If you pay attention to the news, you may find it hard to work up much of a holiday spirit.
The Islamic State group, our massive national debt, political gridlock, the ongoing presidential campaign; it may seem as if there’s little to be thankful for. But beyond the headlines, most things are actually looking pretty bright, especially in this country, where freedom, capitalism, and the entrepreneurial spirit are making things better than ever.
Do you have friends and family flying in to spend the holiday with you? It’s cheaper than ever for them to do so. In 1990 the average domestic airfare was $460 (in 2013 dollars), compared to just $363 in 2013. That makes it 20 percent cheaper to see your family on Thanksgiving than it was just a quarter century ago. And if you are driving rather than flying, gasoline prices are expected to drop below $2 per gallon this week, the lowest price since March 2009.
The holiday turkey and fixings your family will be eating are less costly too, at least when compared to rising wages. In 1986, for instance, the average American had to work for more than 3 hours and 12 minutes to afford a turkey dinner.
Today, he or she has to work just under 2 hours and 22 minutes. Similarly, the number of hours you need to work to buy appliances, from your stove and microwave to your dishwasher, has declined substantially.
That’s a good thing, because you might need extra food for your holiday dinner, because you might have more family around the table owing to rising life expectancy and falling divorce rates. Since 1990, life expectancy has risen from 75.4 to 78.8 years. For someone reaching age 75, life expectancy has increased from another 10.9 years to another 12.2 years, meaning Granddad is more likely to still be with you this year.
And your kids are more likely to still be married. Despite the hysteria about gay marriage destroying the family, divorce rates have fallen by nearly a quarter since they peaked in 1979. Meanwhile, overall marriage rates, after years of stagnation, are beginning to turn upward.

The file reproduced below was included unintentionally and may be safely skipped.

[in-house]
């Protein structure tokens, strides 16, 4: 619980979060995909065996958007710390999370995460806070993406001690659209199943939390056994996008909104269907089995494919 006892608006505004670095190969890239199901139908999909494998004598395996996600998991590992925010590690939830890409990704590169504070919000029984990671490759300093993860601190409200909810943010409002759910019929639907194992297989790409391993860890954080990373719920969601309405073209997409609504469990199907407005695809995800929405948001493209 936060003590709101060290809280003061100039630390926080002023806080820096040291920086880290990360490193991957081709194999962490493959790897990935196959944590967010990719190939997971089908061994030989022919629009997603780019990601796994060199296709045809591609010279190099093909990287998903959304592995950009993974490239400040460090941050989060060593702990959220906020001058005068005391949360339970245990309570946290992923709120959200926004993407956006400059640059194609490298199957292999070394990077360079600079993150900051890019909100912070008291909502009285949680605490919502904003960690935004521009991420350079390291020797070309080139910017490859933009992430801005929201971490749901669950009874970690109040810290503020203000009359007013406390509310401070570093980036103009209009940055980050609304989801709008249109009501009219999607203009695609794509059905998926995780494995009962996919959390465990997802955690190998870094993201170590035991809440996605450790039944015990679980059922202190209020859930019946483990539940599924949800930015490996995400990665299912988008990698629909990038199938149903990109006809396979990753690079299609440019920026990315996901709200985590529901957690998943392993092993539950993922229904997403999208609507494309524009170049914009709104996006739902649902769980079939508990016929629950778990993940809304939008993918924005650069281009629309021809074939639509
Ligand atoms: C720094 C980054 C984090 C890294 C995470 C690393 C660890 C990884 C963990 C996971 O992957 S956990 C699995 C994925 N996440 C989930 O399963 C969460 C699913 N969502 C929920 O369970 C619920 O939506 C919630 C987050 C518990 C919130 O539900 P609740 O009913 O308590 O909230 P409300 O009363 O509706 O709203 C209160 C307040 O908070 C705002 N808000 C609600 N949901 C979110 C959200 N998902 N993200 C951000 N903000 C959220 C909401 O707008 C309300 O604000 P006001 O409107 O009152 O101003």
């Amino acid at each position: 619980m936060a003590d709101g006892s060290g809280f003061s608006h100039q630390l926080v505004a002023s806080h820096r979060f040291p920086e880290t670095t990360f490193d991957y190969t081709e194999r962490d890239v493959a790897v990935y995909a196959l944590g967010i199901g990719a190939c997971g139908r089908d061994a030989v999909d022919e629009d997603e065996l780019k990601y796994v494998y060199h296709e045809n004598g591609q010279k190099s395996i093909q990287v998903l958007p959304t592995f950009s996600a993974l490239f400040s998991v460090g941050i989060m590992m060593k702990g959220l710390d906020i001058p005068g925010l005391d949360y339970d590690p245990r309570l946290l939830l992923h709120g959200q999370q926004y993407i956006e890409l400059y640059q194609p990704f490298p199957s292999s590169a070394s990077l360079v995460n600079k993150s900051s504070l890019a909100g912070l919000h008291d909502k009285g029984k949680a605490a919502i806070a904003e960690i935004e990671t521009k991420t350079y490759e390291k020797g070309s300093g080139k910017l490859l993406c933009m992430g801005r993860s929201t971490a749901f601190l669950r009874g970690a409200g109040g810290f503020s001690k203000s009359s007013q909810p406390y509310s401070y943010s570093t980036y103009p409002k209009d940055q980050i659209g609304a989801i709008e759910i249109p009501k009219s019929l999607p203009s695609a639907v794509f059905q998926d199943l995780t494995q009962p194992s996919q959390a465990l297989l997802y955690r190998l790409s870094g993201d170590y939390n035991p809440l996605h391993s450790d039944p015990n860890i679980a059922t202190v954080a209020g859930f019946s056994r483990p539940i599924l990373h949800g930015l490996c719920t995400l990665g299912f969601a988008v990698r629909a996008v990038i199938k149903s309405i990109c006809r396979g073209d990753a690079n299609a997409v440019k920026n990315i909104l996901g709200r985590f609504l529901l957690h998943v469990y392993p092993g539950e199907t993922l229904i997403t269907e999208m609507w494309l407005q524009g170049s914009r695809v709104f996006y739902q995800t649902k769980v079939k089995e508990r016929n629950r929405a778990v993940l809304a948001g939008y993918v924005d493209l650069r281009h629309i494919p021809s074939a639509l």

But what about all those things we are afraid of? Terrorism? Your chances of being killed in a terrorist attack in the United States are around 1 in 20 million. To put that in perspective, you are more than twice as likely to be killed by lightning. Crime? Rates of violent crime are a little more than half what they were in 1990. The same is true for property crime.
The U.S. economy and the world economy have certainly struggled in recent years. Yet, both as individuals and as a society, Americans are richer than we were even a short time ago. Consider that as recently as 1960, 16.8 percent of American households were without complete plumbing; today, almost no one is. Extreme malnutrition has been all but eliminated in this country, and the destitution of material poverty has been significantly reduced.
We also continue to outproduce the rest of the world. Take manufacturing, for example. Donald Trump and others may claim that America doesn’t make things any more. But, in reality, manufacturing output is the highest it has ever been.
And for those who need a little extra help, America remains the most generous nation on earth. In fact, we are more willing than ever to reach out and help. This year 79 percent of Americans report that they have helped a stranger, and 44 percent report that they have volunteered their time for a cause. Overall, Americans will donate about $358 billion to charity this year.
And despite the rhetoric of some politicians, America is more open and tolerant than ever. If you are African-American or Latino, a woman or a gay, things are certainly not perfect, but you have more freedom and wider opportunities than at any other time in our nation’s history.
None of this means that we still don’t face major challenges in this country. But we should not allow the daily parade of grim headlines to obscure the progress that we have made. Think about it. Is there any other place or time you would really rather be living? We don’t need to make America great again. America is great. And this is a great time to be alive.
Michael Tanner is a senior fellow at the Cato Institute and the author of “Going for Broke: Deficits, Debt, and the Entitlement Crisis.” Send comments to firstname.lastname@example.org.